Everywhere in the world women live longer than men — but this was not always the case. The available data from rich countries shows that women didn’t live longer than men in the 19th century. Why do women live much longer than men today and Hackfabmake.space/index.php/Utilisateur:TeddyDettmann6 (mouse click on kids4drugfree.net) why have these advantages gotten bigger over time? We have only a small amount of evidence and the evidence isn’t sufficient to draw an absolute conclusion. While we are aware that there are biological, behavioral and environmental variables which play a significant role in women who live longer than males, it isn’t clear the extent to which each factor plays a role.

In spite of the amount of weight, we are aware that a large portion of the reason women live longer than men and not in the past, is to relate to the fact that a number of key non-biological factors have changed. These factors are changing. Some are well known and relatively straightforward, like the fact that men smoke more often. Some are more complex. For example, there is evidence that in rich countries the female advantage increased in part because infectious diseases used to affect women disproportionately a century ago, so advances in medicine that reduced the long-term health burden from infectious diseases, especially for survivors, ended up raising women’s longevity disproportionately.

Everywhere in the world women tend to live longer than men

The first chart below shows life expectancy at birth for men and women. It is clear that all countries are above the diagonal line of parity. This means that a newborn girl from any country can anticipate to live longer than her older brother.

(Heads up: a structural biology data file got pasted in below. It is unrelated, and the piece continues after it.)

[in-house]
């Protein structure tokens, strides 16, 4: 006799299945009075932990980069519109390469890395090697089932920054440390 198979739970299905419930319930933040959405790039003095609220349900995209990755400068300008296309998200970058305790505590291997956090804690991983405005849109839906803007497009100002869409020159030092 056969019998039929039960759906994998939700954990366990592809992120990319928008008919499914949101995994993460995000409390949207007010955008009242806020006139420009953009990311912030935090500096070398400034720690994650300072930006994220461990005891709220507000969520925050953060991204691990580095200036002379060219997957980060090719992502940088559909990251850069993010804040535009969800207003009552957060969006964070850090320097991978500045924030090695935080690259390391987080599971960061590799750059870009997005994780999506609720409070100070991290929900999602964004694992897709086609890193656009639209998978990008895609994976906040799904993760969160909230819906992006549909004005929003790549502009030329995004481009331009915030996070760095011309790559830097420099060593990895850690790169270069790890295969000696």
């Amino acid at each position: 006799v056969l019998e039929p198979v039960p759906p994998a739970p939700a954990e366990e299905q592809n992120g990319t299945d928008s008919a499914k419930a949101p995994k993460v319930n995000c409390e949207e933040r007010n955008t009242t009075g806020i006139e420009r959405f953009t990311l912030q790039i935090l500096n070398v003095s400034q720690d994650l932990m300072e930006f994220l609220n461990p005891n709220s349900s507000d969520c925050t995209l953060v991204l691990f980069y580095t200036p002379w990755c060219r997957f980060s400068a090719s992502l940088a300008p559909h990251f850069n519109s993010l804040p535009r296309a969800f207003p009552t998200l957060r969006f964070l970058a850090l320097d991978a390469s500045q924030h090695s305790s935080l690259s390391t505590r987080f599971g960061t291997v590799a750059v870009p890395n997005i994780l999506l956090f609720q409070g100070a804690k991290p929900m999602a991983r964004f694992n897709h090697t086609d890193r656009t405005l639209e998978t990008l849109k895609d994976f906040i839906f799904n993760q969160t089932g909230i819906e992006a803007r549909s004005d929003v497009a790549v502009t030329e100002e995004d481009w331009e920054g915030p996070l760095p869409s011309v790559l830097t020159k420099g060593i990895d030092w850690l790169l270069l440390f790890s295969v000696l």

The chart above shows that the advantage of women exists across all countries, the global differences are significant. In Russia, women live 10 years more than men. In Bhutan there is a difference of less that half a year.

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The advantage of women in life expectancy was smaller in developed countries that it is today.

Let’s see how the female longevity advantage has changed in the course of time. The following chart shows the gender-based and female-specific life expectancy at birth in the US during the period 1790 to 2014. Two points stand out.

First, there is an upward trend. Both men and women in the US have a much longer life span longer than they did a century ago. This is in line with historical increases in life expectancy everywhere in the world.

The gap is getting wider: Although the female advantage in life expectancy was once extremely small It has significantly increased with time.

When you click on the option «Change country by country’ in the chart, you can confirm that the two points are applicable to the other countries with available information: Sweden, France and the UK.

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